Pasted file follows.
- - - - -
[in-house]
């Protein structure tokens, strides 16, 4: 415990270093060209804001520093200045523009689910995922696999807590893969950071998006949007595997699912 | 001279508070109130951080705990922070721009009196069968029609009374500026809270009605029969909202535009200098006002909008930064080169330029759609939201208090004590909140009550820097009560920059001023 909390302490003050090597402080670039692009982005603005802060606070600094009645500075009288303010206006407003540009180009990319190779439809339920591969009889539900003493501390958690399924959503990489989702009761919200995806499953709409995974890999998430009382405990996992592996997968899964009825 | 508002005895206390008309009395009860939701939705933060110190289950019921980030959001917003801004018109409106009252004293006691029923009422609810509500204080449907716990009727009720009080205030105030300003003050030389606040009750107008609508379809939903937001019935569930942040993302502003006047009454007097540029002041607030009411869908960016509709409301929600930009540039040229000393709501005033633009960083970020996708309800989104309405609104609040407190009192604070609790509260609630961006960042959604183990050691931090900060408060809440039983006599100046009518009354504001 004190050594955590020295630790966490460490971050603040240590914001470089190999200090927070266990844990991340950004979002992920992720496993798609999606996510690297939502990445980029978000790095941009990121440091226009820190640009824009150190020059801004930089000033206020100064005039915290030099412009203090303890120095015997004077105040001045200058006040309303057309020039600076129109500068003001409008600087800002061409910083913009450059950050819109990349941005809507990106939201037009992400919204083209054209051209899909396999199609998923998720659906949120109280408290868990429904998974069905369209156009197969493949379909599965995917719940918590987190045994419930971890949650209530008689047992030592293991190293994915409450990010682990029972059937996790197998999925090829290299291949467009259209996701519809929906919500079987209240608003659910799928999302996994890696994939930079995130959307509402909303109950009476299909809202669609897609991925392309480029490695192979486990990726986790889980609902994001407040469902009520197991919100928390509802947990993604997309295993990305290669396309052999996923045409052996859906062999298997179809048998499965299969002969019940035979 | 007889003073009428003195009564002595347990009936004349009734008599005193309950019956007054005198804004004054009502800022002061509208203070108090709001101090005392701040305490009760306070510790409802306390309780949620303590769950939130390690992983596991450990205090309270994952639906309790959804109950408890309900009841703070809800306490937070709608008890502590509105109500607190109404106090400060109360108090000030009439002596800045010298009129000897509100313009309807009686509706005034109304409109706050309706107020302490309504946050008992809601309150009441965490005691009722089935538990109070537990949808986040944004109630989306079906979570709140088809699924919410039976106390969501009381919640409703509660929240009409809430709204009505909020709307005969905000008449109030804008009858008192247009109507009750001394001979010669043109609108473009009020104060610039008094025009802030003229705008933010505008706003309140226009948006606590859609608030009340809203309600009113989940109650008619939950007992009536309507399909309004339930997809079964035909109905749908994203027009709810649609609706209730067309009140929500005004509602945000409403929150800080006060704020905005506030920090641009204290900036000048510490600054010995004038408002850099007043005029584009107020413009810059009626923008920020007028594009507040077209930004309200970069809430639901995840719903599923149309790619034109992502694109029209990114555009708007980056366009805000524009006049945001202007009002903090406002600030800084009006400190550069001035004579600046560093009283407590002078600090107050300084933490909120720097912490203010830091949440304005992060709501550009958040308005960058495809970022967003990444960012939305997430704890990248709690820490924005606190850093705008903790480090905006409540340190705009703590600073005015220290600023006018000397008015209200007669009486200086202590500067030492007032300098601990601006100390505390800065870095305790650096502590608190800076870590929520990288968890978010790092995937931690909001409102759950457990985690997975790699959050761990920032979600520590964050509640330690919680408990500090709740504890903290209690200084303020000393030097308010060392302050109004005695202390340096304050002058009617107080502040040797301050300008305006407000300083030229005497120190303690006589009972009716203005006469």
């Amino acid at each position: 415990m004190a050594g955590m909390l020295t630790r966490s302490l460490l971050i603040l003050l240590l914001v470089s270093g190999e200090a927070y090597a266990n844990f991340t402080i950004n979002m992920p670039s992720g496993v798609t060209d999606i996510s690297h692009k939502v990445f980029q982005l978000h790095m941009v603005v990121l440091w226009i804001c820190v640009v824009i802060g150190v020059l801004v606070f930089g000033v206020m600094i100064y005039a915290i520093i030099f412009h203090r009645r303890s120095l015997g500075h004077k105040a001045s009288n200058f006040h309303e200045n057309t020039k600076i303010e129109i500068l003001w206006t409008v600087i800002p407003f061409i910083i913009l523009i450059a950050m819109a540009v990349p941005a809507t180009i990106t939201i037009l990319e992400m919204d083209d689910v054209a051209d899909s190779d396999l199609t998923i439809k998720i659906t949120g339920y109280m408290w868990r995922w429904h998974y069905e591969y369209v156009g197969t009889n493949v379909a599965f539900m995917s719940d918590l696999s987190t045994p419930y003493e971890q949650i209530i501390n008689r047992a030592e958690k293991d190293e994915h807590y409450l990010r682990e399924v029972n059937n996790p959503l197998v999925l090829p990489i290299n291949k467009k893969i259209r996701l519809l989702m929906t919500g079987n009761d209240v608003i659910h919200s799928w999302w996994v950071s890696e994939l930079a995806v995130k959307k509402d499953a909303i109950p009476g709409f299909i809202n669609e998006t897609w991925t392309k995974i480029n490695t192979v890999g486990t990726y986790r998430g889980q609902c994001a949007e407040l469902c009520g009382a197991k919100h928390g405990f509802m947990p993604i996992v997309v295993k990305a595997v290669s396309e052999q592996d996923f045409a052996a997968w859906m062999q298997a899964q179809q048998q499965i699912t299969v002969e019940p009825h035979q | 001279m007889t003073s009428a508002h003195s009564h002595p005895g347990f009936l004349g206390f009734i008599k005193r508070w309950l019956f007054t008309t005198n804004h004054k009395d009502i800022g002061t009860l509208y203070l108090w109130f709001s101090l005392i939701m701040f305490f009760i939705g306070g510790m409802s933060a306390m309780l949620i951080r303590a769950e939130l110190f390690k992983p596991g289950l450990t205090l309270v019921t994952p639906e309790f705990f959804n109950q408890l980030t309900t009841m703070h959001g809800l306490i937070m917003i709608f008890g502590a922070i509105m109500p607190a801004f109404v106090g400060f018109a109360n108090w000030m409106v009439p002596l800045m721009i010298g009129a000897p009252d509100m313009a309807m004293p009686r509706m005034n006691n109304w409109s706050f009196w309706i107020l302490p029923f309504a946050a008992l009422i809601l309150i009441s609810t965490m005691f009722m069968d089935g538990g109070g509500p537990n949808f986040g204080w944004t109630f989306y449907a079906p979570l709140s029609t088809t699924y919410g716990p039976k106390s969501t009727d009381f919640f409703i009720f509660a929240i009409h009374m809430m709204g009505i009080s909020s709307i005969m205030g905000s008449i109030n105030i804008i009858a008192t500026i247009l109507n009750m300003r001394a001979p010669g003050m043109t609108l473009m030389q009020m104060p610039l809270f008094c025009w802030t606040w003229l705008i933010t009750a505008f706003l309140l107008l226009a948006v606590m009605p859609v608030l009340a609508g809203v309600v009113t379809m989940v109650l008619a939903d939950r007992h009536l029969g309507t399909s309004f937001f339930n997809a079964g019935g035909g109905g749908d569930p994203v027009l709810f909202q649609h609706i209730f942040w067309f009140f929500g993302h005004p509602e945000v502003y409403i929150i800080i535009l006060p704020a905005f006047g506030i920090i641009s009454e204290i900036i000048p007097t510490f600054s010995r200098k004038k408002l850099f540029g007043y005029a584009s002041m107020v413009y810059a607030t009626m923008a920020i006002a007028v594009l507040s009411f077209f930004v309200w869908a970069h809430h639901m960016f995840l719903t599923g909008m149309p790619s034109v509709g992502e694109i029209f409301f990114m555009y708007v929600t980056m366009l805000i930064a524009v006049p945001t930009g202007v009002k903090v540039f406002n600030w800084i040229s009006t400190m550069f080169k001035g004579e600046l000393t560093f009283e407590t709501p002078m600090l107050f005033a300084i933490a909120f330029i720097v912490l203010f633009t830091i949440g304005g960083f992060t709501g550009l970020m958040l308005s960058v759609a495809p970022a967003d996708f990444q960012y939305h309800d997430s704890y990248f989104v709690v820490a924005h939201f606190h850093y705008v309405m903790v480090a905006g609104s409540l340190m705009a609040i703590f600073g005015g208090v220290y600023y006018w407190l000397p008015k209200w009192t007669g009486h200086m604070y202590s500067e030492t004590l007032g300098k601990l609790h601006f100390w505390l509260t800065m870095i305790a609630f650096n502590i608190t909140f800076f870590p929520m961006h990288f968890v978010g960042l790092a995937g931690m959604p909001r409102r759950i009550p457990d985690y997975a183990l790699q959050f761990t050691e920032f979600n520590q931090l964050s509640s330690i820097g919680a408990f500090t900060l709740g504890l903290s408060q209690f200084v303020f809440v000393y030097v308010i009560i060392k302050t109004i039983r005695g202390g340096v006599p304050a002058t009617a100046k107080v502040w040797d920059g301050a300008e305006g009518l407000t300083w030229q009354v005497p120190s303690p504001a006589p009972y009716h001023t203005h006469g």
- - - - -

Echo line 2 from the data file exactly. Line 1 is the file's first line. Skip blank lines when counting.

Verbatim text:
């Protein structure tokens, strides 16, 4: 415990270093060209804001520093200045523009689910995922696999807590893969950071998006949007595997699912 | 001279508070109130951080705990922070721009009196069968029609009374500026809270009605029969909202535009200098006002909008930064080169330029759609939201208090004590909140009550820097009560920059001023 909390302490003050090597402080670039692009982005603005802060606070600094009645500075009288303010206006407003540009180009990319190779439809339920591969009889539900003493501390958690399924959503990489989702009761919200995806499953709409995974890999998430009382405990996992592996997968899964009825 | 508002005895206390008309009395009860939701939705933060110190289950019921980030959001917003801004018109409106009252004293006691029923009422609810509500204080449907716990009727009720009080205030105030300003003050030389606040009750107008609508379809939903937001019935569930942040993302502003006047009454007097540029002041607030009411869908960016509709409301929600930009540039040229000393709501005033633009960083970020996708309800989104309405609104609040407190009192604070609790509260609630961006960042959604183990050691931090900060408060809440039983006599100046009518009354504001 004190050594955590020295630790966490460490971050603040240590914001470089190999200090927070266990844990991340950004979002992920992720496993798609999606996510690297939502990445980029978000790095941009990121440091226009820190640009824009150190020059801004930089000033206020100064005039915290030099412009203090303890120095015997004077105040001045200058006040309303057309020039600076129109500068003001409008600087800002061409910083913009450059950050819109990349941005809507990106939201037009992400919204083209054209051209899909396999199609998923998720659906949120109280408290868990429904998974069905369209156009197969493949379909599965995917719940918590987190045994419930971890949650209530008689047992030592293991190293994915409450990010682990029972059937996790197998999925090829290299291949467009259209996701519809929906919500079987209240608003659910799928999302996994890696994939930079995130959307509402909303109950009476299909809202669609897609991925392309480029490695192979486990990726986790889980609902994001407040469902009520197991919100928390509802947990993604997309295993990305290669396309052999996923045409052996859906062999298997179809048998499965299969002969019940035979 | 007889003073009428003195009564002595347990009936004349009734008599005193309950019956007054005198804004004054009502800022002061509208203070108090709001101090005392701040305490009760306070510790409802306390309780949620303590769950939130390690992983596991450990205090309270994952639906309790959804109950408890309900009841703070809800306490937070709608008890502590509105109500607190109404106090400060109360108090000030009439002596800045010298009129000897509100313009309807009686509706005034109304409109706050309706107020302490309504946050008992809601309150009441965490005691009722089935538990109070537990949808986040944004109630989306079906979570709140088809699924919410039976106390969501009381919640409703509660929240009409809430709204009505909020709307005969905000008449109030804008009858008192247009109507009750001394001979010669043109609108473009009020104060610039008094025009802030003229705008933010505008706003309140226009948006606590859609608030009340809203309600009113989940109650008619939950007992009536309507399909309004339930997809079964035909109905749908994203027009709810649609609706209730067309009140929500005004509602945000409403929150800080006060704020905005506030920090641009204290900036000048510490600054010995004038408002850099007043005029584009107020413009810059009626923008920020007028594009507040077209930004309200970069809430639901995840719903599923149309790619034109992502694109029209990114555009708007980056366009805000524009006049945001202007009002903090406002600030800084009006400190550069001035004579600046560093009283407590002078600090107050300084933490909120720097912490203010830091949440304005992060709501550009958040308005960058495809970022967003990444960012939305997430704890990248709690820490924005606190850093705008903790480090905006409540340190705009703590600073005015220290600023006018000397008015209200007669009486200086202590500067030492007032300098601990601006100390505390800065870095305790650096502590608190800076870590929520990288968890978010790092995937931690909001409102759950457990985690997975790699959050761990920032979600520590964050509640330690919680408990500090709740504890903290209690200084303020000393030097308010060392302050109004005695202390340096304050002058009617107080502040040797301050300008305006407000300083030229005497120190303690006589009972009716203005006469």